Viewing Policy Through Multiple Lenses

Evaluation Lab News

Posted: Oct 26, 2020 - 12:00am

Dr. Corrine Sanchez grew up in and around the non-profit, Tewa Women United (TWU). She watched its beginnings as her mother and other Tewa women formed a volunteer group, and as it became a non-profit in 2001, and now she is the Executive Director and TWU has a staff of 18.

TWU has had many programs through the years that develop out of the needs of the community. Dr. Sanchez explained that the organization is what it is today because of the members’ lived experiences in the community, and their primary focus remains on programs for indigenous women and youth. These programs consist of: Indigenous Women’s Health and Reproductive Justice; Women’s Leadership and Economic Freedom; and Environmental Health and Justice. All their programs stem from an multi-generational approach to address current community needs, and the desire to create healing and transformative change in the community; to have paths of prevention not just reaction, and work with women and with young people to help them be knowledgeable and empowered.

One way that TWU takes this on is by cultivating meaningful coalition work with other organizations, and networking across races and gender to do policy work that impacts laws and legislation on a larger level. Building these relationships is vital to TWU. Dr. Sanchez told the class that it is very important to know where your partners stand, especially when going into legislative sessions; you need to know their values and priorities and what they are willing to concede. As a voice for their community, TWU is very thoughtful about establishing partnerships.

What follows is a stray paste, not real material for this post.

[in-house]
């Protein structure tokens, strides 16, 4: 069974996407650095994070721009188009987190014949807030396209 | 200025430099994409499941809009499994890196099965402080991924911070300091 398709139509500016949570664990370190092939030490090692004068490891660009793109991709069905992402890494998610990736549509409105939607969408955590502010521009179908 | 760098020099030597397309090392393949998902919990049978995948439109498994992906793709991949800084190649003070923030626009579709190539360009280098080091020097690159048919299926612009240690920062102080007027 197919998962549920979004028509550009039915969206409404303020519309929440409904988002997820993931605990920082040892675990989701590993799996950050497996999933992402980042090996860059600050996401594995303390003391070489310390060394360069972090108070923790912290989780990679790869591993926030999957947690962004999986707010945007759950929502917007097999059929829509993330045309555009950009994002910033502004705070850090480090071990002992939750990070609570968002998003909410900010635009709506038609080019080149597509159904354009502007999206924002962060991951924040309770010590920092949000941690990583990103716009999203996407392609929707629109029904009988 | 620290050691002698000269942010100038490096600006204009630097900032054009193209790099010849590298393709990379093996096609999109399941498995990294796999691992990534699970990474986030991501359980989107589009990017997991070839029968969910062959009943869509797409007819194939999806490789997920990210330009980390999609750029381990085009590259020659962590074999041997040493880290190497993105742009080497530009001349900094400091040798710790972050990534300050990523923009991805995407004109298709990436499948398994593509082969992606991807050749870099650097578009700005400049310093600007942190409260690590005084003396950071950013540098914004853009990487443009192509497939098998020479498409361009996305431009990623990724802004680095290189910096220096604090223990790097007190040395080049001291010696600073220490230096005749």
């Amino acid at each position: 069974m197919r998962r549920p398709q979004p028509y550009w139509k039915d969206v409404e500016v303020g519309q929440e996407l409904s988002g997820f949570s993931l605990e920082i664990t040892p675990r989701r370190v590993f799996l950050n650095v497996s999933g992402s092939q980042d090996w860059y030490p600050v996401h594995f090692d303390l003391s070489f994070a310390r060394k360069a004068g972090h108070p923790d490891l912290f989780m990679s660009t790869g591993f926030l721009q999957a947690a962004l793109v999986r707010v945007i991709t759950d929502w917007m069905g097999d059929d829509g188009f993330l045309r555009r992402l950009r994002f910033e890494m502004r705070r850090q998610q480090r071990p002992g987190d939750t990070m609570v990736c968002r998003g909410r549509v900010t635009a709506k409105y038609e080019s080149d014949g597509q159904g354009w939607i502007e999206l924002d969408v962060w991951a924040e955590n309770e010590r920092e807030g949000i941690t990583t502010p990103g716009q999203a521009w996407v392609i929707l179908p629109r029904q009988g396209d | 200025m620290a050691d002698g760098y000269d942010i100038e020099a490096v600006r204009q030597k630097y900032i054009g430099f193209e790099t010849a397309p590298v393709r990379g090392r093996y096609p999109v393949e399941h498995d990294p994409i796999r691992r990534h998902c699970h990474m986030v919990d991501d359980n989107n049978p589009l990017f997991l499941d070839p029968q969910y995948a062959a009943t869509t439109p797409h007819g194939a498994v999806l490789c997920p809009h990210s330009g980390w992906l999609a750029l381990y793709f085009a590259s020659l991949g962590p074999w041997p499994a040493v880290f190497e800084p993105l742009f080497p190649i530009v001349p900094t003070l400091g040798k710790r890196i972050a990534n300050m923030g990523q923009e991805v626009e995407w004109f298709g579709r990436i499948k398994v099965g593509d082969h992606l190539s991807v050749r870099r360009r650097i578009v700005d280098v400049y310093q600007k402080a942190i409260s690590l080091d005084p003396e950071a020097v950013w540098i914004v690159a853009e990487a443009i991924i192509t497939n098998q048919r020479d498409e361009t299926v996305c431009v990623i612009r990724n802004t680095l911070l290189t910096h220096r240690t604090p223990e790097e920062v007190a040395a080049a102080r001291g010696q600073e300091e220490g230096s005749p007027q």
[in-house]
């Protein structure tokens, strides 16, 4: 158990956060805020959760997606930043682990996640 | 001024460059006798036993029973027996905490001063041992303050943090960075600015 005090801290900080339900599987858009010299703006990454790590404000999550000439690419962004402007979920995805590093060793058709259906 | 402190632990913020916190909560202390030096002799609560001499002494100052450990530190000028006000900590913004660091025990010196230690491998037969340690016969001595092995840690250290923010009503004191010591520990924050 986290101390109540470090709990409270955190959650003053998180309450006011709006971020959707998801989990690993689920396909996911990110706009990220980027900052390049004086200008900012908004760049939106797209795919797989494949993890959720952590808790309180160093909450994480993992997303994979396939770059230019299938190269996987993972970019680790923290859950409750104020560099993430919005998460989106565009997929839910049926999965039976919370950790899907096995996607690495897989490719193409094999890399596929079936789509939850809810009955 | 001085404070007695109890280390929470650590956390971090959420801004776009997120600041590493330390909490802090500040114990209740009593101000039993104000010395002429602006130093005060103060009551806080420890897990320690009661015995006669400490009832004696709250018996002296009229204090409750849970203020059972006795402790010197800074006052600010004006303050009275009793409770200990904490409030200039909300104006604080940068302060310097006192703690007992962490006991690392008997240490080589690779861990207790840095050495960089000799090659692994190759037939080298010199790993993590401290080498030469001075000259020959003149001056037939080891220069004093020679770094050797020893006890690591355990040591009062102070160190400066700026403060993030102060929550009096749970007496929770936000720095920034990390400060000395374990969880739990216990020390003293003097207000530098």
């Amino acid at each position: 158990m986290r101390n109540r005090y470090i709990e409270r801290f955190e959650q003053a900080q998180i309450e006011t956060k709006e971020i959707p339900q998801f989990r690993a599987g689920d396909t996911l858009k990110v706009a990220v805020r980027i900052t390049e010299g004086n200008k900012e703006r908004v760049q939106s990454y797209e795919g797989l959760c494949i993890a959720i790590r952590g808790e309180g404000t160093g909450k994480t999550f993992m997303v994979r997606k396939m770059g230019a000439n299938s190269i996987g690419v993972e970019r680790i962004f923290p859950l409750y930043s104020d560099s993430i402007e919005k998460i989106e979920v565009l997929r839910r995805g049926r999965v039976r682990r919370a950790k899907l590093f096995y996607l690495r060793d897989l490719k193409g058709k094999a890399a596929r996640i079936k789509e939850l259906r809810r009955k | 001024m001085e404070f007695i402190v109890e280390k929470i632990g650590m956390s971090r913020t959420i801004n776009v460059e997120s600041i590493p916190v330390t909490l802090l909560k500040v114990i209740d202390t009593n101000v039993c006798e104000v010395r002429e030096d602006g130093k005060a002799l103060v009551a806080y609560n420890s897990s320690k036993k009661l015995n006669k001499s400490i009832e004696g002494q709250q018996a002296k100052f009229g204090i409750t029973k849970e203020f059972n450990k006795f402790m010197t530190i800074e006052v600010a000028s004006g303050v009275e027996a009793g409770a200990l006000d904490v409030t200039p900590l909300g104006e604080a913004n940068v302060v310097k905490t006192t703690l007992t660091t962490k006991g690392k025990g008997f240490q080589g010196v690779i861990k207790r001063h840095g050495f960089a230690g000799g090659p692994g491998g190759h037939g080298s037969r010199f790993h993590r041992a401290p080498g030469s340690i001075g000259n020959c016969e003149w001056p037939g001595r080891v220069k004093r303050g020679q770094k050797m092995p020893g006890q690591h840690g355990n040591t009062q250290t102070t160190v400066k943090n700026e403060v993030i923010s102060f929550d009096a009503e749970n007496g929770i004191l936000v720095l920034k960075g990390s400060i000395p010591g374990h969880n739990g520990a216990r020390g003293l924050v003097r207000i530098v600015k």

It also is important to examine potential partnerships through multiple lenses. This is true for the TWU’s research methodology and policy work, as well. Some of the lenses through which the organization views partnerships, research, and policy are gender and native women; mother earth; and a multi-generational lens that helps build and sustain healthy relationships. Dr. Sanchez told the class that as indigenous women, TWU needs to look at policy and its impact on multiple levels, for their organization but also for their community and sovereignty. It is difficult to understand how the state, federal, and tribal systems work and so education and partnerships are very important to comprehend the systems and processes, and TWU really needs to trust the people they are working with.

Dr. Sanchez advised the MPP students to try and look at their own policy work through multiple lenses and to always revert back to their own values. She explained that, “TWU has a list of values, and our values are our air.” As the TWU Director, Dr. Sanchez makes decisions based on the organization’s values, and often revisits them to make sure that they underpin the work they do. She instructed the students that everyone needs to understand their own values, and to ask themselves, what are your non-negotiable values? Are you going to give or stand your ground on your values?